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Hermosa youth knows his course in life

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Hermosa Beach 9-year-old Tanner Stewart aims for a golf career while training at The Lakes in El Segundo. Photo courtesy of Dunham Stewart

Hermosa Beach 9-year-old Tanner Stewart aims for a golf career while training at The Lakes in El Segundo. Photo courtesy of Dunham Stewart

Tanner Stewart’s blossoming golf career was launched on the Wii.

When the Hermosa Beach resident was only four years old, he began playing virtual games on his new Wii game console. He and his older brother quickly excelled at all the Wii Sports — baseball, basketball, bowling and more. But one sport in particular captured Tanner’s interest immediately.

“We played golf all the time,” he said. “It just seemed really interesting.”

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Now nine years old and a fourth grader at Hermosa Valley School, Stewart is no longer just playing around with a game controller. He is competing in youth golf tournaments across Southern California — and winning.

Three years ago, Stewart became involved with various kids programs and summer camps at The Lakes in El Segundo. Six months ago he placed 5th in his first tournament, and in May became the overall champion of the Los Angeles Spring Local Tour within his division that consisted of eight 9-hole events. He ended the tournament series with a low score of even par and an average score of 40, earning him the trophy by besting 17 other boys in his age group.

“It made me feel really good,” Tanner said of his first big win. “It made me more confident. And it’s just really fun to compete with everyone.”

The glint in Stewart’s eyes when he discusses the thrill of competition is hard to miss, and it seems that his passion for the game has already put him on a path to success. But Stewart’s dad, Dunham Stewart, says the goal is still just to let him play.

“We just love that he is having fun,” Dunhan said. “Golf is a sport he can play his entire life, so as long as he continues to enjoy it. That’s the only thing we care about.”

Tanner’s love for golf is apparent as he happily chips around the putting green at The Lakes after school. But his intense focus and attention to detail also make it clear that this soon-to-be-fifth-grader is already a serious student of the game.

“We have this game we play with trivia,” PGA Professional and golf coach Josh Alpert said about Stewart. “If you ask him who won tournaments 20 years ago, he’s memorized them all.”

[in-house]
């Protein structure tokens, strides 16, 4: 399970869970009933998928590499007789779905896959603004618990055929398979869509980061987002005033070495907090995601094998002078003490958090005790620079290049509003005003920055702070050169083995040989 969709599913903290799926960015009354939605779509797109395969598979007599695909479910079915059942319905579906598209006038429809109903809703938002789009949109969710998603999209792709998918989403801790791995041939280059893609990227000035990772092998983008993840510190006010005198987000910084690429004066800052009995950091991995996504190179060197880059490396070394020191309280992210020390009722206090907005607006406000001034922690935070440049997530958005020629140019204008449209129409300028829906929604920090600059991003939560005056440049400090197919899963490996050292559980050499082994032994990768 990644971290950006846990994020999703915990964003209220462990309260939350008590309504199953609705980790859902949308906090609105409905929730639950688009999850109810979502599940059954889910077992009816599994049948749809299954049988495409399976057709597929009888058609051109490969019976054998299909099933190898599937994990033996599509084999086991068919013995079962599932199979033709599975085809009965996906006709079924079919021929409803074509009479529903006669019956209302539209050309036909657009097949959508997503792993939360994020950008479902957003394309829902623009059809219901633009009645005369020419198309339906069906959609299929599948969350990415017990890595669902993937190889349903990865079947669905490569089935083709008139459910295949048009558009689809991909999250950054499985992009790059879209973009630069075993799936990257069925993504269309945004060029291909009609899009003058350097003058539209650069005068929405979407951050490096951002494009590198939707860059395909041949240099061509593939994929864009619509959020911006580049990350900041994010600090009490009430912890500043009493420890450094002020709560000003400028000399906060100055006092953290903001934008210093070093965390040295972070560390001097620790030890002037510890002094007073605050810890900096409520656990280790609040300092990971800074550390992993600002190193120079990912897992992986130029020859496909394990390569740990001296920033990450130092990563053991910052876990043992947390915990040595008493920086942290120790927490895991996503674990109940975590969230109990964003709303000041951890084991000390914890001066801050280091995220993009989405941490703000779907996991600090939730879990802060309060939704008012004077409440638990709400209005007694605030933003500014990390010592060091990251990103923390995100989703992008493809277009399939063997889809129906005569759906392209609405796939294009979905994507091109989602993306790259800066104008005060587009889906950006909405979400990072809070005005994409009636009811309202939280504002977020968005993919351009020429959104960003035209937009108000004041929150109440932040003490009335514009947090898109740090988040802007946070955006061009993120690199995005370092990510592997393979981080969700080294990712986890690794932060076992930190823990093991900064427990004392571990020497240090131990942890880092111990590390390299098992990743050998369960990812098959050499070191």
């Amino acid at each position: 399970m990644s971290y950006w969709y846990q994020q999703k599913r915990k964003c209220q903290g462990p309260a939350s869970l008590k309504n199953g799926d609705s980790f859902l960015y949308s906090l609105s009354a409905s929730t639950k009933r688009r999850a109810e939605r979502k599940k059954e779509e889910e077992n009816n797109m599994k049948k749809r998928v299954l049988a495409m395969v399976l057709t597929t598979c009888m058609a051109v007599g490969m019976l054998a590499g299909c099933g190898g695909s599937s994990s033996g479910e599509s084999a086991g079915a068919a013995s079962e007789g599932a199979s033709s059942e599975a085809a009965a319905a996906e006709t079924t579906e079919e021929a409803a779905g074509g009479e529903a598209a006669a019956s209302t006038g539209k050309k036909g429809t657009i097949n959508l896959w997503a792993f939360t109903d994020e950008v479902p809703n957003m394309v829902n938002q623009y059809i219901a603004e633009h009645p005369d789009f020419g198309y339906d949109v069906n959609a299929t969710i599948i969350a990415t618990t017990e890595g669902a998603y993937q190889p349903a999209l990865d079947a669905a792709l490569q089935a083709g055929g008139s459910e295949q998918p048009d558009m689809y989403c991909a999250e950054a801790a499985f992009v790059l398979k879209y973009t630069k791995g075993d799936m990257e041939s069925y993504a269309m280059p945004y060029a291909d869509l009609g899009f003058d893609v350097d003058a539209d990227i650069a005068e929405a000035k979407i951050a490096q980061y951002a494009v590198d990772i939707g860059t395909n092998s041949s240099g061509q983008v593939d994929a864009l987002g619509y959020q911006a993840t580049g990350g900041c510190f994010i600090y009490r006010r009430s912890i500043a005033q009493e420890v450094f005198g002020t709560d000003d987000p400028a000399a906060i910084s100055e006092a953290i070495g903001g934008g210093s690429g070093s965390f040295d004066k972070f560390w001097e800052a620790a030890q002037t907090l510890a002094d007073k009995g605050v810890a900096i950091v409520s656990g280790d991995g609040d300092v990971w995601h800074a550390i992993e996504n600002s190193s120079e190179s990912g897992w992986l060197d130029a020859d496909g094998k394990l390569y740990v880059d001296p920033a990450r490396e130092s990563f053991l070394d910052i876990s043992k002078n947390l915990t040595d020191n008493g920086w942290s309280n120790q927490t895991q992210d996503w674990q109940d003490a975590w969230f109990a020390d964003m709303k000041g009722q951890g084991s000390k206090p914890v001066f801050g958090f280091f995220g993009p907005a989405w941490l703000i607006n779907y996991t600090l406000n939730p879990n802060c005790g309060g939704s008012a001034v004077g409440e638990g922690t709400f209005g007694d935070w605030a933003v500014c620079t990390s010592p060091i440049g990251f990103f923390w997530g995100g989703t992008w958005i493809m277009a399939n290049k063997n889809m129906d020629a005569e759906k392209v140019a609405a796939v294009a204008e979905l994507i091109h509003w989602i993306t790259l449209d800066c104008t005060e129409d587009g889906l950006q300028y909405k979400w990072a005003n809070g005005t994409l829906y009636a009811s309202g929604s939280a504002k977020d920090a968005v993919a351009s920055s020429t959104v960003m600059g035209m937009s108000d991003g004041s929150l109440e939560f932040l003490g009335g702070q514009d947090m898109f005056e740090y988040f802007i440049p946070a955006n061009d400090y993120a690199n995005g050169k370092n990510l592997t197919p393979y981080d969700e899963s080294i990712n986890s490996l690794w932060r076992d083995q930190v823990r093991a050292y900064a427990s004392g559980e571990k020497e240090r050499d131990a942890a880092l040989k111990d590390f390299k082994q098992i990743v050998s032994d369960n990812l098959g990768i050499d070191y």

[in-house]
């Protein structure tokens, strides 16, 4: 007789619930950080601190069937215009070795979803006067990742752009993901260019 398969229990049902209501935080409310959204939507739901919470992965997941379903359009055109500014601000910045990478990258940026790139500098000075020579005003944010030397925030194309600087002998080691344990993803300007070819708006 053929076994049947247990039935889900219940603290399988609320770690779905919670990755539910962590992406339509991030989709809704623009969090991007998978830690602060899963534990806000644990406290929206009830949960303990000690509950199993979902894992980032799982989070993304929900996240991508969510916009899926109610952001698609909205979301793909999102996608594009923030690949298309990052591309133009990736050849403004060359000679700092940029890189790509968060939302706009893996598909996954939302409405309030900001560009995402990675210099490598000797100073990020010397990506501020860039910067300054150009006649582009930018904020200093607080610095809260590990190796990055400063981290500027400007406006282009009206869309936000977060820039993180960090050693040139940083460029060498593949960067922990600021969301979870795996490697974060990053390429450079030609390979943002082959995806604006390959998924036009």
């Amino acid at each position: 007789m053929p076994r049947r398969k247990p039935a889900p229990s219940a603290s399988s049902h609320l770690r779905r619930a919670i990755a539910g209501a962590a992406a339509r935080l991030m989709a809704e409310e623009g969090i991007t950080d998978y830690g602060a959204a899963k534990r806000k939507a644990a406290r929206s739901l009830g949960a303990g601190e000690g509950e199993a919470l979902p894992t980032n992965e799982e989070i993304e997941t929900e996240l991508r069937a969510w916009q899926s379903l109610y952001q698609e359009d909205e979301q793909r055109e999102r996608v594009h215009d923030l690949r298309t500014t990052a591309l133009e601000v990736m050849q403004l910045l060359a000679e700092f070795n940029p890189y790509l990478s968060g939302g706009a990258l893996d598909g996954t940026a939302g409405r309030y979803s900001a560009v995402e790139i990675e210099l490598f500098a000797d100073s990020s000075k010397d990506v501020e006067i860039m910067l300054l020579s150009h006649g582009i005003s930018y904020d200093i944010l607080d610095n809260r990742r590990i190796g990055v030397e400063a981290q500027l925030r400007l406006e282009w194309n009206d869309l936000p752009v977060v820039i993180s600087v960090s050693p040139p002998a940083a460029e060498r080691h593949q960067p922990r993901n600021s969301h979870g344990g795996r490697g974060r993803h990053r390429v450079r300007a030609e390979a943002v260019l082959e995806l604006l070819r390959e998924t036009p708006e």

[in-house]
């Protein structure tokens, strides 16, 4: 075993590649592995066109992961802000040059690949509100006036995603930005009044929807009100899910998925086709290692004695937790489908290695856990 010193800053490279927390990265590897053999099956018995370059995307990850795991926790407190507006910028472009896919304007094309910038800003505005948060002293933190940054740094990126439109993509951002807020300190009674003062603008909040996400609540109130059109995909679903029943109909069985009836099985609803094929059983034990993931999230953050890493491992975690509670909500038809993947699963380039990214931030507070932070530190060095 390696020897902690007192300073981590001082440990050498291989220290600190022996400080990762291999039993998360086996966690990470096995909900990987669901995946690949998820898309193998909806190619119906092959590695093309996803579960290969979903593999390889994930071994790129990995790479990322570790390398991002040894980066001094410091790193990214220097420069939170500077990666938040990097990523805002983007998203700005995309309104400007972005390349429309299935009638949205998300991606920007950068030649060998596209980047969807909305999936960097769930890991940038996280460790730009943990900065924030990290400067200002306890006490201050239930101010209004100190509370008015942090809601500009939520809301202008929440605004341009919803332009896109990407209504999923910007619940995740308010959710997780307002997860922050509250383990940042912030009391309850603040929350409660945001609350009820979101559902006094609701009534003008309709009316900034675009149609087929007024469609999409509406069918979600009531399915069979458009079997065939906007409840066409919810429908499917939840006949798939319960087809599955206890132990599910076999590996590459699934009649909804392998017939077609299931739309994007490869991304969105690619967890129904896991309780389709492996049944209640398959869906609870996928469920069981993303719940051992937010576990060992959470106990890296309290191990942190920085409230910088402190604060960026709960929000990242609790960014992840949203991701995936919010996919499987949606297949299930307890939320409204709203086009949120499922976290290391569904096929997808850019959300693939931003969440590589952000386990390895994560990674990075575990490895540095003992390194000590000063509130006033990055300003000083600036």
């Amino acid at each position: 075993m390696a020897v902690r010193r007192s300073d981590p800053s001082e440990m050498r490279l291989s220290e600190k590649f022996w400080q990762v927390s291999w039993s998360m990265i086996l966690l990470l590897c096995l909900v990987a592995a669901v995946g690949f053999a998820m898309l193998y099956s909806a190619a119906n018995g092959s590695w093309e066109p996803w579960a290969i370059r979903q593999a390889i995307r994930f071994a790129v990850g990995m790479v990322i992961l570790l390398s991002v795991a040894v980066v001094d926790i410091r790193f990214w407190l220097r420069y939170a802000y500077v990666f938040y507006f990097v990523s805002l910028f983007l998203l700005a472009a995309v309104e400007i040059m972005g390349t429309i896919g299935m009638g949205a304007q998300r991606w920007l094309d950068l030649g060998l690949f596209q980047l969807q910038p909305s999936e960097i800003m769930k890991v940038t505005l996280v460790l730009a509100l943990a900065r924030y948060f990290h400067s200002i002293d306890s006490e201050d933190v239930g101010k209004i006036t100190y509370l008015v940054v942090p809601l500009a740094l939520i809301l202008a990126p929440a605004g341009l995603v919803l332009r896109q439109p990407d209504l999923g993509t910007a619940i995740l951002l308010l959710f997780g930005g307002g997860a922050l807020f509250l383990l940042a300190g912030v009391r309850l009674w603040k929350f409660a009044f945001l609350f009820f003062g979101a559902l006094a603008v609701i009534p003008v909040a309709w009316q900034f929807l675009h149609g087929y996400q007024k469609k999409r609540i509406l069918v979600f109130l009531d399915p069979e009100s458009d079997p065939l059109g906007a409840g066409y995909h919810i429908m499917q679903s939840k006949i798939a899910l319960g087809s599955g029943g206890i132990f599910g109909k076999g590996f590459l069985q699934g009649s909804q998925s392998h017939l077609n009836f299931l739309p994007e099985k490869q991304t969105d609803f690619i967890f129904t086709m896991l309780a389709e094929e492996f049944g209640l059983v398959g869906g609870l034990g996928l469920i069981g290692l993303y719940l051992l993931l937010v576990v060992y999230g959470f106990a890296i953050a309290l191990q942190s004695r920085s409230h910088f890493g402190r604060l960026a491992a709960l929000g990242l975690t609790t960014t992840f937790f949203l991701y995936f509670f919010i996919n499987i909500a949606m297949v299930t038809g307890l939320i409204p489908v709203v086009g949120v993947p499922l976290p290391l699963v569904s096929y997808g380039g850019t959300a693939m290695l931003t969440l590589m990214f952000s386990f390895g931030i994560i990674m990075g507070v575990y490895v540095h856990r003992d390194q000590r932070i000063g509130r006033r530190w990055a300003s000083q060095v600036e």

Alpert is the founder of Good Swings Happen Jr. Golf Academy — a program that is designed to introduce kids to the game of golf, and then hone both their skills and their passion for the sport. Alpert met Stewart two years ago through the summer camps he runs at The Lake, and has worked with him individually since then.

“He gets super focused and he is very intense about what he does,” Alpert said. “And I mean that in a really good way. He’s definitely a detail guy.”

One detail Stewart likes to focus on is the layout of each course he plays. His pre-tournament ritual involves visualizing each hole before he even sets foot on the course.

“I usually visualize it all in my head,” Stewart said. “Where the aim is, where the miss is, where I want it to be. I like being on my own to take notes about a course.”

Alpert said he is amazed at Stewart’s ability to memorize golf courses he has yet to visit. In an exercise during one summer program, Alpert gave the kids string of various colors and asked them to set up a miniature course around a hole on the putting green.

According to Alpert, most kids will tie the string around tees to make a square or a triangle and play from there. Not Stewart. Instead, he began working on a long, curving path around his hole that began to look vaguely familiar.

“I looked over at Tanner, and he was making the 13th hole at Augusta,” Alpert said. “He recreated one of the most famous Masters holes from memory. I am always impressed with that creativity.”

Alpert likes to use that creativity and Stewart’s detailed memory to improve his play.

“We may be on the driving range and I’ll say ‘here’s the situation,’” Alpert said. “I’ll talk him through this 400-yard imaginary hole until he can see it, and then he’ll play it. That’s how his mind works best.”

Stewart’s attempts to emulate the pros extend beyond his physical training. He always shows up to the golf course dressed in slacks and a nice polo shirt because, as he coyly put it, “it’s mature.”

When asked if he is building his wardrobe for when he’s a professional, Stewart just smiled and said, “Well, I wouldn’t say I’m building it, but I do like it. I think I would like becoming pro.”

This summer, Stewart’s golf schedule will be in full swing. He recently tied for third in the Junior Development League Summer Series Tournament at The Lakes and will begin playing in the first of nine events that make up the Los Angeles Summer Tour.

Stewart will also play on The Lakes Junior Golf Team competing against other club teams from Southern California. While his goals for the immediate future are clear (“I want to win!”,) what lies further ahead for Stewart is still uncertain.

“His commitment to the game, his work ethic, his practice and his ability are all the ingredients of an amazing player,” Alpert said. “But we are only a mile into the marathon, so we’ll have to wait and see where Tanner goes from here.”

Although Stewart admits he will continue to explore other sports as well (he just finished a successful baseball season and plans to play basketball next year), for now he is excited about the summer of golf ahead of him.

“I’m really pumped up,” he said after finishing his event Saturday. “I’m looking forward to playing on a bunch of different courses I’ve never seen before. And I’m definitely improving.”

 

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